WAHO spearheads engagement with potential ECOWAS vaccine manufacturers
Prof. Stanley Okolo, the Director-General of the West African Health Organisation (WAHO), on Tuesday, reaffirmed the commitment of his outfit to support the rapid and sustainable establishment of a robust vaccine production capacity in the Region.
He said presently, only one per cent of vaccines used in Africa were produced locally, but the vision was to achieve a 60 per cent increase by the year 2024, stressing that the continent had all the rudiments and building blocks to make this happen.
Prof. Okolo gave the affirmation when he opened a two-day a high-level meeting with vaccines manufacturers in the Economic Community of West African States (ECOWAS) region, which was being organised in Accra in collaboration with the Africa Center for Disease Control (CDC).
He said given the urgency in the Region and the vulnerability of the Community’s population to the COVID-19 pandemic and other diseases, the ECOWAS Commission and WAHO under the ECOWAS Authorities of Heads of States and Government wished to facilitate efforts to boost local vaccines manufacturing, and other medical supplies in the Sub-region.
“However, we cannot achieve this without the needed improved infrastructure and human resource capacity,” he said.
The COVID-19 pandemic had shown that low and middle-income countries have had to rely mostly on donations of vaccines from rich nations, however, research had shown that building continental and regional manufacturing capabilities would contribute to pandemic preparedness and strengthen the response to feature outbreaks, he said.
Prof. Okolo explained that the meeting was to create among other things, a framework for collaboration, information exchange, and to develop structures for vaccine producers in the West African region to discuss how to support each other to build the regional hub for vaccines production.
The discussions with the ECOWAS potential vaccine manufacturers and stakeholders would also pertain to how the individual manufacturers would identify particular vaccines of interest to produce, the different level of building scientific capacity of relevance on vaccine development and other vaccine related activities.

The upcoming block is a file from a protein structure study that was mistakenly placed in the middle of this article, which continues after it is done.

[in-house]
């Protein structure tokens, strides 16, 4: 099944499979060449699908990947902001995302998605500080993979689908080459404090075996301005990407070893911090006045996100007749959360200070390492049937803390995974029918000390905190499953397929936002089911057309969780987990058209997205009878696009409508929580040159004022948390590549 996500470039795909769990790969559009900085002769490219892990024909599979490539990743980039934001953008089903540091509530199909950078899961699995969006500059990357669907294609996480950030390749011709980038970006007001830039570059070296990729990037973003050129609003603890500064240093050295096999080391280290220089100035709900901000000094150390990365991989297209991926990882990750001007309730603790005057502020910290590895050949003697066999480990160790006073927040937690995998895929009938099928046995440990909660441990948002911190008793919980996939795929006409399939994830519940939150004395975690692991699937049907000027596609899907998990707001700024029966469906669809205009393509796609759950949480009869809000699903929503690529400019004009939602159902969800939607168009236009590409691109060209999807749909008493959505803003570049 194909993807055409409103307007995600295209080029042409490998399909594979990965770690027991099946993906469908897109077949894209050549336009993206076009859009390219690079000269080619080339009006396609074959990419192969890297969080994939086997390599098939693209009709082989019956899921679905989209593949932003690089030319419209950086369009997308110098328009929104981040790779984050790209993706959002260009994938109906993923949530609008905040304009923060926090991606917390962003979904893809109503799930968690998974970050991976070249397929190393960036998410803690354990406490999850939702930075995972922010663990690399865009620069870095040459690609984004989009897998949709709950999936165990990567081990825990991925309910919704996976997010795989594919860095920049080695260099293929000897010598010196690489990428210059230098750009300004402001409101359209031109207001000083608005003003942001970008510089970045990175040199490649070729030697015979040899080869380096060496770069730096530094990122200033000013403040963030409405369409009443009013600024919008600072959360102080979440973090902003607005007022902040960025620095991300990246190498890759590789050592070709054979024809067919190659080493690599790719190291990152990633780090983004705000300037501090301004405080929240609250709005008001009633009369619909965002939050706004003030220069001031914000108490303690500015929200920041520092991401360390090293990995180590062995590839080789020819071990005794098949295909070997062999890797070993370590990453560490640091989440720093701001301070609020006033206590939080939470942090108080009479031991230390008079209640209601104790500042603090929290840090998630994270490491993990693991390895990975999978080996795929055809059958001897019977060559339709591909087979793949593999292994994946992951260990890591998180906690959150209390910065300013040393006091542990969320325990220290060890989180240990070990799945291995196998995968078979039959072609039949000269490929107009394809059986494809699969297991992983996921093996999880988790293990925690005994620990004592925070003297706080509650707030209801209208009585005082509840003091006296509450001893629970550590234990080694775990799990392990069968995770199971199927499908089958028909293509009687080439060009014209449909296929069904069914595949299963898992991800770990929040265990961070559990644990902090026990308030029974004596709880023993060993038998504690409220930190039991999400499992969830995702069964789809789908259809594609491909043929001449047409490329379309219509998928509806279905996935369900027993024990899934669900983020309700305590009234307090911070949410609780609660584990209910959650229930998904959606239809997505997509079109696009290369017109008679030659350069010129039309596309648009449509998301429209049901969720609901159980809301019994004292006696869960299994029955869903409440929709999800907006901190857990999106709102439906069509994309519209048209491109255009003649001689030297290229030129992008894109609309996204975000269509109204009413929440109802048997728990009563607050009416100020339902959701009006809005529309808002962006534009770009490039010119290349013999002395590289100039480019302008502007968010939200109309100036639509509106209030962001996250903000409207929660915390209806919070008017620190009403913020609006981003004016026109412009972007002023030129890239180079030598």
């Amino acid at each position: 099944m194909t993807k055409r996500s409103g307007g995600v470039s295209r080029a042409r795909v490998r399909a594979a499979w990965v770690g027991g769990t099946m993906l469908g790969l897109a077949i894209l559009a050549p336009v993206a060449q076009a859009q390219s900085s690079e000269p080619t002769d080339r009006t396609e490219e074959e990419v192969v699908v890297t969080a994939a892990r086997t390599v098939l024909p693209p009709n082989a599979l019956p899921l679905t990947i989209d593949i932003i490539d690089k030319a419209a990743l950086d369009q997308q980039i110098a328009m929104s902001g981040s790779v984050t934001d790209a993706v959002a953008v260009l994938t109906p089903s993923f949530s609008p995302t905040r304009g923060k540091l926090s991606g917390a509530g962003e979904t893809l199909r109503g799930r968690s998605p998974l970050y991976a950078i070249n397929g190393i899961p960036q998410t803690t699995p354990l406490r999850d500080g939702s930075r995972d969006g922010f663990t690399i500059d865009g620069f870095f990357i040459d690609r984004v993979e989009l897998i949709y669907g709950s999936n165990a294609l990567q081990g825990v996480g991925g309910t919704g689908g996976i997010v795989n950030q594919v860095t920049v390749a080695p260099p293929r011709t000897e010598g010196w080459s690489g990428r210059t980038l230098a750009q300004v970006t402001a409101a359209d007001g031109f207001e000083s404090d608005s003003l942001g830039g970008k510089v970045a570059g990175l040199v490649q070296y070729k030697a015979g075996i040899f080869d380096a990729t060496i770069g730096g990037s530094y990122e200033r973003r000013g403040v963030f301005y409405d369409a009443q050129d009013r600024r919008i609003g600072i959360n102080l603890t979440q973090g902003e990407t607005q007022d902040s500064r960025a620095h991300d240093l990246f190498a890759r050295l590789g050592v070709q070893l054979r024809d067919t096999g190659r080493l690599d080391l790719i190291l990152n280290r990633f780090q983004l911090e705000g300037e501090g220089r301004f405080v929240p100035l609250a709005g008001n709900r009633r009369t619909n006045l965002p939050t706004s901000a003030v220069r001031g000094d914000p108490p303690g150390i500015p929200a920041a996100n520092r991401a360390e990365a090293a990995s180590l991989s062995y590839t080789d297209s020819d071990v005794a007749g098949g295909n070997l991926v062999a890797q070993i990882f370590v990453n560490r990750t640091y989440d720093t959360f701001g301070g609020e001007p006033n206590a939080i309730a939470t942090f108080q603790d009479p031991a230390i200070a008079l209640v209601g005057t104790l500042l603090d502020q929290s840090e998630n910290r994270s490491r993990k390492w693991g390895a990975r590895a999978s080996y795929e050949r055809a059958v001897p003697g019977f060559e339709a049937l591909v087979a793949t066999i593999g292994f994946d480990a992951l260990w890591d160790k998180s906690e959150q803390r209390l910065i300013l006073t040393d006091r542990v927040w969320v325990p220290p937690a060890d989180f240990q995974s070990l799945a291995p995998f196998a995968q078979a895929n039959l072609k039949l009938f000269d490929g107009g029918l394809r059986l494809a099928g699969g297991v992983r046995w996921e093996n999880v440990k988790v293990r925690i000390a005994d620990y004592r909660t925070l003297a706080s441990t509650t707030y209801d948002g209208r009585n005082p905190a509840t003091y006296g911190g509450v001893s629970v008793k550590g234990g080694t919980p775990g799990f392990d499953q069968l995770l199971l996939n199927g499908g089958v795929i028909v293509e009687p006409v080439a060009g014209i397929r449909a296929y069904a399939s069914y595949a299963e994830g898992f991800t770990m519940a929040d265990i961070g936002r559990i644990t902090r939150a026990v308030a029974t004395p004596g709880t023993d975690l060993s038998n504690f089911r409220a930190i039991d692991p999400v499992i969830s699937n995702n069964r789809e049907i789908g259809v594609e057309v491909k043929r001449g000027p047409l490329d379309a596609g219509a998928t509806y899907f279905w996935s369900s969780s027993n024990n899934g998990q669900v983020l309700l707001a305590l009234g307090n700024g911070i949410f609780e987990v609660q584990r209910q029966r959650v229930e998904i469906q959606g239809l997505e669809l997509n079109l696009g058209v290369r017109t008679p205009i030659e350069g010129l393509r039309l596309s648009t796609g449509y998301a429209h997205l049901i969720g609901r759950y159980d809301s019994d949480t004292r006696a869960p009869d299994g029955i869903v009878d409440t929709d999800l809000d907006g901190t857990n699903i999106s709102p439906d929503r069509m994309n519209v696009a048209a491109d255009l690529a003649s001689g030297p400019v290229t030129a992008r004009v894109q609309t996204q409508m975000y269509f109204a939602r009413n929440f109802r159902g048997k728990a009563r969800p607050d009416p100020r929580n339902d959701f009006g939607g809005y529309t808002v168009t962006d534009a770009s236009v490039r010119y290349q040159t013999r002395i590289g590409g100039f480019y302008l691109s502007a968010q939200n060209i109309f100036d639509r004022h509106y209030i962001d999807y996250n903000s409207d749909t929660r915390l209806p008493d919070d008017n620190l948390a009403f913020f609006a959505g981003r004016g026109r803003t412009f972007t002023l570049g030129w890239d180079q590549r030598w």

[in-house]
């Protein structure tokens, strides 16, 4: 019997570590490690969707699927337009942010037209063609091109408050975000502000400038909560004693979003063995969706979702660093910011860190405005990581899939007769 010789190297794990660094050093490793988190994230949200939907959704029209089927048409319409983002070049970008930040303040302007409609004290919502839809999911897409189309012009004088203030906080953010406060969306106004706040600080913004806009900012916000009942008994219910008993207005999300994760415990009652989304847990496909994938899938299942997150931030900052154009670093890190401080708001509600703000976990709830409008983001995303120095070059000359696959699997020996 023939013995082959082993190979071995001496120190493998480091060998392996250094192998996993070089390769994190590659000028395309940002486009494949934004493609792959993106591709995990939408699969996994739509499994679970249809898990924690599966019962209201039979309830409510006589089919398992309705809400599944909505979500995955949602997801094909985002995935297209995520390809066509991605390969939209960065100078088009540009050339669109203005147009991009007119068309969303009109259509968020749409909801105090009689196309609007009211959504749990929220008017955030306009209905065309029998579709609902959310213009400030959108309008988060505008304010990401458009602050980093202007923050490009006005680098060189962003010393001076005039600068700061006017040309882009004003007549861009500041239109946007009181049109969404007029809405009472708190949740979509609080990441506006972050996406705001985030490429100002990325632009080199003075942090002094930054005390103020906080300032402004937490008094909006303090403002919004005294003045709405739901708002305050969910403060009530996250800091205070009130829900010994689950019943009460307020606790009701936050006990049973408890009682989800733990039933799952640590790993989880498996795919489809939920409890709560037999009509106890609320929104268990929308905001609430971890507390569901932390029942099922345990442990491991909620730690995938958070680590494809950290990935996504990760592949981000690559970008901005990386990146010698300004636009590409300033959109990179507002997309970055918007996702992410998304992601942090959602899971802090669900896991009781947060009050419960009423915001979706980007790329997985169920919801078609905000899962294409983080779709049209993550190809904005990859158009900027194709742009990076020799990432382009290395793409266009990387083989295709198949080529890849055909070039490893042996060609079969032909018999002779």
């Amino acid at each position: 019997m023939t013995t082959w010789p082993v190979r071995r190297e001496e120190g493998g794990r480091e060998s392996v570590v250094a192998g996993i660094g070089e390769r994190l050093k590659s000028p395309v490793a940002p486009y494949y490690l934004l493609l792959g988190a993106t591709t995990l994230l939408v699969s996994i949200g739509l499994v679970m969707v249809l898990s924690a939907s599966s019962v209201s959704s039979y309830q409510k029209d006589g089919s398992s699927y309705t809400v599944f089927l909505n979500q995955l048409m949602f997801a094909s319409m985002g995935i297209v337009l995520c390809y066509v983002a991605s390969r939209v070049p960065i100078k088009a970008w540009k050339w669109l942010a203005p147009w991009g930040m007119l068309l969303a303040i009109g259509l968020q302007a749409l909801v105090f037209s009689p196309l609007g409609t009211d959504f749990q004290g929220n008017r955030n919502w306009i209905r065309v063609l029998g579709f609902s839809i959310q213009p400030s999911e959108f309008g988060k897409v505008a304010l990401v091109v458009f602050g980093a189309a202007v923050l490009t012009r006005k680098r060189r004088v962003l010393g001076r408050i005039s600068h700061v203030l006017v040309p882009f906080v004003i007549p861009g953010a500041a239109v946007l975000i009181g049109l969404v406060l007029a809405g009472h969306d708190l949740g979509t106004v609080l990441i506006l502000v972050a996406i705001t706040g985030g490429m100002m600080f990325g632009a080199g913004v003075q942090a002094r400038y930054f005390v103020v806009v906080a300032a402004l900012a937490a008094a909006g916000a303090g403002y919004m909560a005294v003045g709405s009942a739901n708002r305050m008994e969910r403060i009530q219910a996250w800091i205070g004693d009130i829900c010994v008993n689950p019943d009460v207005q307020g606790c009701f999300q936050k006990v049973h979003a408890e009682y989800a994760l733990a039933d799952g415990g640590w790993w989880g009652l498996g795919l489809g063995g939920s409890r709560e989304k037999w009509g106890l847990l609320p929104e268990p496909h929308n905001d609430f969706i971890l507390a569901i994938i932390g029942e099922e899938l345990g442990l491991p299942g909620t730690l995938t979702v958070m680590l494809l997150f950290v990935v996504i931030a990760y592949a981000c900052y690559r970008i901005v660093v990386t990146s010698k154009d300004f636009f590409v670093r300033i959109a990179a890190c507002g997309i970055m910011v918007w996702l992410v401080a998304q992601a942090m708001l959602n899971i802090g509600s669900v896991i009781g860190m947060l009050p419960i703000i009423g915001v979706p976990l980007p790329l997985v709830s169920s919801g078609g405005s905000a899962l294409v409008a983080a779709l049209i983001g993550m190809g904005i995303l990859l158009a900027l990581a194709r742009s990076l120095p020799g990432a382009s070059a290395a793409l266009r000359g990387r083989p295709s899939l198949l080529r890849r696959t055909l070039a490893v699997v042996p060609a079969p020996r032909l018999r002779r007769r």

It would involve issues of the engagement of contract clinical research organisations and technology platforms of high yield, high quality product using the most cost-effective methodologies available, as well as clinical trial centres, the scale-up of the development of experts in the region, and to strengthen the supply, distribution channels and cold chain systems.
Prof. Okolo said “the objective of the meeting is to build a strong collaboration between these manufactures and not to create competition among them”.
He later gave some statistics showing that in ECOWAS, the COVID-19 cases continued for the past two years, with 837,442 cases which represented 7.3 per cent of Africa’s share of the pandemic, with a death toll of about 11,348, (4.5 per cent), and case fatality rate of 1.4 per cent as of May 01, 2022.
Again about 179,122,060 vaccine doses had been received across the region and 92,947,620 doses administered, with a total record of only 16 per cent fully vaccinated per 100 people.
He said to enable the region reach about 70 per cent of vaccination coverage, 377,525,150 additional doses of vaccines would be needed taking into consideration the 179,122,060 doses received so far from COVAX and other donations and appealed to the manufacturers to openly share their knowledge and expertise and effectively collaborate with each other to achieve the expected breakthrough in vaccine manufacturing in Africa.
Professor Kwabena Frimpong Boateng, the Chairman of the Presidential Vaccines Committee, said Ghana was working closely with Rwanda and Senegal in the development of the COVID-19 vaccines, which was expected soon in the country for packaging and distribution for commercial use by 2024.
He gave some highlights of Ghana’s progress regarding its vaccine development efforts, citing the expected completion of the National Vaccines Institute infrastructure by the third quarter of 2022, to coordinate the development and manufacturing of vaccines.
Others include strengthening collaboration between existing research capacity enhancement of the Food and Drugs Authority to attain International Standard Organisation Level Four of its laboratory performance, and the enhancement of human resource capacity base for research, management of manufacturing plants as well as stakeholder engagements for the effective support of government efforts.